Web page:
Truth and facts have a lot in common, but they are not exactly the same. Truth is something that is the case. Facts are true statements. Truth is best described using facts and logical reasoning.
A truth-value is a label that is given to a statement (a proposition) that denotes the relation of the statement to truth.
The idea that all truth is subjective, that there is no objective truth, is a myth. Everything either has an absolute truth value (even if we can’t know it) or is an opinion or belief.
Mark Twain is said to have said, “If you tell the truth you don’t have to remember anything”, meaning if you tell a lie you have to remember what lie you told to who.
We explore the nature of truth, the different types of truth, and the different types of entities who report truth to better understand the nature of information.
Bayes’ theorem is a probability theory used to calculate the likelihood of an event being true or not true based on conditions related to the event. (i.e. an equation used for calculating conditional probabilities).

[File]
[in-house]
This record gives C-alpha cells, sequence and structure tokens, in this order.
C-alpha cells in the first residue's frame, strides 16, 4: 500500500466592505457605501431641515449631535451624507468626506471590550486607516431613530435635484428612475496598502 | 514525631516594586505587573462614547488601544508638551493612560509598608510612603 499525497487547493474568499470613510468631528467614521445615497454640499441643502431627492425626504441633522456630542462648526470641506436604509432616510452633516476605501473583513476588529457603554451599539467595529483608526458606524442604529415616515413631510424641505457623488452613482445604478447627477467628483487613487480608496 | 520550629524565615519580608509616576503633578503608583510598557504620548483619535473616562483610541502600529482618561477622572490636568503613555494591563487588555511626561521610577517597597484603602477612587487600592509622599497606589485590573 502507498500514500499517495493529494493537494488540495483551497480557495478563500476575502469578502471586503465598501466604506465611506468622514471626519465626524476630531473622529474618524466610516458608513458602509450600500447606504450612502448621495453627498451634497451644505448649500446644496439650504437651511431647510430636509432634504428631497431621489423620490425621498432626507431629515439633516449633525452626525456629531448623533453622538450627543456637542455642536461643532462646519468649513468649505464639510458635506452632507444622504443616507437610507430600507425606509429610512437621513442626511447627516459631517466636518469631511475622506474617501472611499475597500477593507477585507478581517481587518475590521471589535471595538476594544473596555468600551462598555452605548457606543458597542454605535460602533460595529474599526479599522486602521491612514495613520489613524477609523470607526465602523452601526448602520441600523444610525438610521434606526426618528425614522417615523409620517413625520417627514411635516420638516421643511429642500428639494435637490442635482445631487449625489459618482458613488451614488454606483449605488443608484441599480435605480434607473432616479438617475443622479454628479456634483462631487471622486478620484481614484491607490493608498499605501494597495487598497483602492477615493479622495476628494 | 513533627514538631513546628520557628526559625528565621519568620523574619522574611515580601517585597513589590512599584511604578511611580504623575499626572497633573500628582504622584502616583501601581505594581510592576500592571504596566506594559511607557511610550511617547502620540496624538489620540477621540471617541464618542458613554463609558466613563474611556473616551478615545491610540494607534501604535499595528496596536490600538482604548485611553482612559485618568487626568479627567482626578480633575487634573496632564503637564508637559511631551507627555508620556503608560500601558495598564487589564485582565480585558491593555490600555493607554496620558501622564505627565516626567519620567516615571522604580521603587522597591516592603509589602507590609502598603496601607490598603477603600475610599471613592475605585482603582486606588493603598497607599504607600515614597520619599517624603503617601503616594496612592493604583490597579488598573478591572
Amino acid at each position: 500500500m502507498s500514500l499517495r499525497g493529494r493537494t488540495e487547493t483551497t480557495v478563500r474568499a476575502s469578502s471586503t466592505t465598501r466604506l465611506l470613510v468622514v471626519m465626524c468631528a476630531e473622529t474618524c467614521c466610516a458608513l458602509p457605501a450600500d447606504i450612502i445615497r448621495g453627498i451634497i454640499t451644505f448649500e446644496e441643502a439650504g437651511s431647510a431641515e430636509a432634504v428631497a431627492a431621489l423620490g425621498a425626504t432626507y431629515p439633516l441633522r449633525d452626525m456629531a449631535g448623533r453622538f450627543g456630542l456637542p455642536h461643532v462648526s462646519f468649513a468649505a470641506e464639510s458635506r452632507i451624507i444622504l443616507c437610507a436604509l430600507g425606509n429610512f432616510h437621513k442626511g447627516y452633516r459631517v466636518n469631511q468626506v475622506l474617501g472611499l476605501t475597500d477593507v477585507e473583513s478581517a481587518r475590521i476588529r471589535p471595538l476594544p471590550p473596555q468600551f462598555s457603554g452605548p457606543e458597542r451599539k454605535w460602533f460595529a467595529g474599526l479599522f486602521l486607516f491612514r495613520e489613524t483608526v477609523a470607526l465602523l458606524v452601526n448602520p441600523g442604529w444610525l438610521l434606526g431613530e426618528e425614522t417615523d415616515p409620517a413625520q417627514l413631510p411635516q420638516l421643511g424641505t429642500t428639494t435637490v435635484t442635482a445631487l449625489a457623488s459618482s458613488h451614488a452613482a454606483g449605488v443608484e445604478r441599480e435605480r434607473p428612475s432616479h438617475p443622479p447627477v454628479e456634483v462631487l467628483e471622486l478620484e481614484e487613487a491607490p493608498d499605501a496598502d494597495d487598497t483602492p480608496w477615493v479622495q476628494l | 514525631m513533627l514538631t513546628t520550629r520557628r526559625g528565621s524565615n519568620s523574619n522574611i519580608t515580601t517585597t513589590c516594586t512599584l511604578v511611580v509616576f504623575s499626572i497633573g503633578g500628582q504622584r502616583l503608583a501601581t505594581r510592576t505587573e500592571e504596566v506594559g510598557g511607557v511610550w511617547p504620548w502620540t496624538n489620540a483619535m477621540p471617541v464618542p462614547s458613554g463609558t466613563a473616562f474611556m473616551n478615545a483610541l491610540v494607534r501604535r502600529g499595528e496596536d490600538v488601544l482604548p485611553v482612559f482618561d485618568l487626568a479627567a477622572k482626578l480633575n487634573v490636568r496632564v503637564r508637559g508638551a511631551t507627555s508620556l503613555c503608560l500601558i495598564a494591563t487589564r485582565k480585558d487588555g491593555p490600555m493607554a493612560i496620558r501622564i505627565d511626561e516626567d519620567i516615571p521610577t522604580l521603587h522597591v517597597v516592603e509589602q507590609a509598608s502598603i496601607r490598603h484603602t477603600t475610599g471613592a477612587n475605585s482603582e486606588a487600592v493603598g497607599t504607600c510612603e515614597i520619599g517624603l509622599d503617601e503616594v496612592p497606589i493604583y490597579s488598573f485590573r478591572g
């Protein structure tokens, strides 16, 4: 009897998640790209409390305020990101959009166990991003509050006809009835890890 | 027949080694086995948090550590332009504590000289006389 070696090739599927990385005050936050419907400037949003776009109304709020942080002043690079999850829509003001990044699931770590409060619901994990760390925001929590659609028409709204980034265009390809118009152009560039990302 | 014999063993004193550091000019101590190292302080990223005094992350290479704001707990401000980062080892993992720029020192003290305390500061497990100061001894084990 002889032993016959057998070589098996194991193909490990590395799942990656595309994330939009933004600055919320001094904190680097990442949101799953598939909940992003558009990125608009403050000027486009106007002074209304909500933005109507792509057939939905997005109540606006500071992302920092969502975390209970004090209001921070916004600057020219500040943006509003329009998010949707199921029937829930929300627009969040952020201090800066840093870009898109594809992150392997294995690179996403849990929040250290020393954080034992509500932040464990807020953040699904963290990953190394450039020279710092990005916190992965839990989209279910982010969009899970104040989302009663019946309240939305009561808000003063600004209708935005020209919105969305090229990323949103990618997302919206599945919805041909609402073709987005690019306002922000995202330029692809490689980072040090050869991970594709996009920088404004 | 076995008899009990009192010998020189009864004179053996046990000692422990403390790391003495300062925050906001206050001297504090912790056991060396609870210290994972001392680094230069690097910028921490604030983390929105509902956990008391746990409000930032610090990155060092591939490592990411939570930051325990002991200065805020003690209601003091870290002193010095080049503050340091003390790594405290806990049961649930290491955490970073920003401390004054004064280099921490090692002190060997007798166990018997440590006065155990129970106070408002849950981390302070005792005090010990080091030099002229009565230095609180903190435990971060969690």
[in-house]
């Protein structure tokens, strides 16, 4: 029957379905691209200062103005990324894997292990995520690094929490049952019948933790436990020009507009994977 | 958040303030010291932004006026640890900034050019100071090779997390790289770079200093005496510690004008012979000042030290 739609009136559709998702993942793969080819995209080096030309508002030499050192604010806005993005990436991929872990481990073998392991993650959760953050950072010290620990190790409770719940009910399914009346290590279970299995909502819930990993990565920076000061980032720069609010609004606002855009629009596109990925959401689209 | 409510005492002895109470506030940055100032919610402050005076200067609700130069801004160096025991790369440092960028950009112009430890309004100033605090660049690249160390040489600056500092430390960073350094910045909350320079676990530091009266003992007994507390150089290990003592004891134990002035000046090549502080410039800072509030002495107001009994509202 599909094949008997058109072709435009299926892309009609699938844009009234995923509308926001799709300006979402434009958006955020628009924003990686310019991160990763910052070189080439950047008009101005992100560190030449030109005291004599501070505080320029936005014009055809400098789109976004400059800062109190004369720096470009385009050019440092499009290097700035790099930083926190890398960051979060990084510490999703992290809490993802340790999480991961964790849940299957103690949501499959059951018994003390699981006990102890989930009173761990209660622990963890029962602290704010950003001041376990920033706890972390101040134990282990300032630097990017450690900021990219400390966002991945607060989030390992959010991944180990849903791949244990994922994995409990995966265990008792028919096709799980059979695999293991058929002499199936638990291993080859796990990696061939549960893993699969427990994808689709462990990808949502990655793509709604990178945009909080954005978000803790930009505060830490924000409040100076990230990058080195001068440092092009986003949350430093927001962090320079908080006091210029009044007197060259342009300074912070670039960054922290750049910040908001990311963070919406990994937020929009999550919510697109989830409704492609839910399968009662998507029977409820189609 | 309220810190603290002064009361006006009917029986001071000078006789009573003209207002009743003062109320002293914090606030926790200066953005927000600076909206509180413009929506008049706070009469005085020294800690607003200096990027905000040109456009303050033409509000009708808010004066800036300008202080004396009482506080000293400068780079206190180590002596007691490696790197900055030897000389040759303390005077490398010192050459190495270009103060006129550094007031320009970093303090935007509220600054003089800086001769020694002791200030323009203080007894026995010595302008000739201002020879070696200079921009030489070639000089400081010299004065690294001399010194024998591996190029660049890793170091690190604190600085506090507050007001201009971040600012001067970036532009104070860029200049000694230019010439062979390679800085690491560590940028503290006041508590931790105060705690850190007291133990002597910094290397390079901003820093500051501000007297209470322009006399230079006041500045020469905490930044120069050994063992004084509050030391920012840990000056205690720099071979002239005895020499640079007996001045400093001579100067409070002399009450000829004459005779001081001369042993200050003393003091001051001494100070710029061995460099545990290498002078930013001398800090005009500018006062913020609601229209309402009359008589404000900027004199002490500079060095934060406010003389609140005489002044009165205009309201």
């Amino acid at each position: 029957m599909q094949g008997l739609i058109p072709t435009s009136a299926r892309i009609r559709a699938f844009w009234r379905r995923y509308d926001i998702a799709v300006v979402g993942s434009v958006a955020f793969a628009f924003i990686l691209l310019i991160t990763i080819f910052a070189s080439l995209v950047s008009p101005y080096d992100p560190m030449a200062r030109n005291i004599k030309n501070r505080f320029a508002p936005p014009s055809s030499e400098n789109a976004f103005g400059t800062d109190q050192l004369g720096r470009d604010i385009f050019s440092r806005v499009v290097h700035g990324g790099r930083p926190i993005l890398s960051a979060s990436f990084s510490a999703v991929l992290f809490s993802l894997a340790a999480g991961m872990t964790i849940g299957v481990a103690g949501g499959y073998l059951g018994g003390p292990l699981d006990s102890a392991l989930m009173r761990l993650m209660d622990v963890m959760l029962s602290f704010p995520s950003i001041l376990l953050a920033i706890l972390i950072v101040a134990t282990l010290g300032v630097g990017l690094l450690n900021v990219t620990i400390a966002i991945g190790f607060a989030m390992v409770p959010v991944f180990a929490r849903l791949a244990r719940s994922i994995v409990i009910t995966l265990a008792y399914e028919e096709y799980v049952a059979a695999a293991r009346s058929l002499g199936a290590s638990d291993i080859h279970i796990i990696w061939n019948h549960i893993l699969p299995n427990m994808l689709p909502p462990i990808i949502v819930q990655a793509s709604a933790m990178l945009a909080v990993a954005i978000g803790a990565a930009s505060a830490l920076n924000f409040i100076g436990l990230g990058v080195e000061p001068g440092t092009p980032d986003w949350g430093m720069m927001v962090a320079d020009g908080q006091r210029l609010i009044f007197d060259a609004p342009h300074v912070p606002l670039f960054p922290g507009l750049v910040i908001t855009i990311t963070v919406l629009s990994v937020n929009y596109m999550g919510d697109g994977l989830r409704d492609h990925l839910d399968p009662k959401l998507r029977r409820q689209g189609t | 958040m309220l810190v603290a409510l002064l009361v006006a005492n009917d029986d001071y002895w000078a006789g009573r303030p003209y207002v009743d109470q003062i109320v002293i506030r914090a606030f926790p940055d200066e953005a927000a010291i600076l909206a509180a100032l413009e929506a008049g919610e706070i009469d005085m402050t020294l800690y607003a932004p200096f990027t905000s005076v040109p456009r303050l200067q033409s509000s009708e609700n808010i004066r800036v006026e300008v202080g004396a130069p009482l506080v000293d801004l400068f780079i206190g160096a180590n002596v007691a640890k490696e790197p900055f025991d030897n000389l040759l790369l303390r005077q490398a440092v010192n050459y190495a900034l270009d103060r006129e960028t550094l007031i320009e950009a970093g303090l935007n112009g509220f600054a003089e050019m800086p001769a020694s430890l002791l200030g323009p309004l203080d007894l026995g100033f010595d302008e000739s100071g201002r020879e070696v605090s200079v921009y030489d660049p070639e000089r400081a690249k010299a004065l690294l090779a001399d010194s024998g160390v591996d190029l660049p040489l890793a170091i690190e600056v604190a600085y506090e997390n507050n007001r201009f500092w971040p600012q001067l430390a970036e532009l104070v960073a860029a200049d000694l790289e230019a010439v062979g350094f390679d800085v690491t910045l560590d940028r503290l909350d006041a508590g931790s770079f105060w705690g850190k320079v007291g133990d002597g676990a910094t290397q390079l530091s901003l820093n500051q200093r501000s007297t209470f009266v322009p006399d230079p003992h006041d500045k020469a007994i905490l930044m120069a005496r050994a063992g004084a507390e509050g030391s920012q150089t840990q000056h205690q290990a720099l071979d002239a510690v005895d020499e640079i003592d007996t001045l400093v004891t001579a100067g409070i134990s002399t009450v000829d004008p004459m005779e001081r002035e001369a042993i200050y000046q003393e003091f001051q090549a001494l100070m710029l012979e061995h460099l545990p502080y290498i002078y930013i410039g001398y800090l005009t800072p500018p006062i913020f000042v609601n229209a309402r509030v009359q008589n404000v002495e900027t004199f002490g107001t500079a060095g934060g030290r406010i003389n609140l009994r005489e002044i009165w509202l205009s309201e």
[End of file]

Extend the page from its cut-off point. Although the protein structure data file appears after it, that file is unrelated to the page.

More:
We explain inductive reasoning, a bottom-up reasoning method that reasons by consistency, comparing particulars and probabilities to find likely truths.
The saying “you can’t prove a negative” isn’t accurate. Proving negatives is a foundational aspect of logic (ex. the law of contradiction).
We explain and compare the different types of reasoning methods including deductive, inductive, abductive, analogical, and fallacious reasoning.
We present a basic theory of human knowledge to help illustrate some essentials of “what we can know” and “how we can know it.”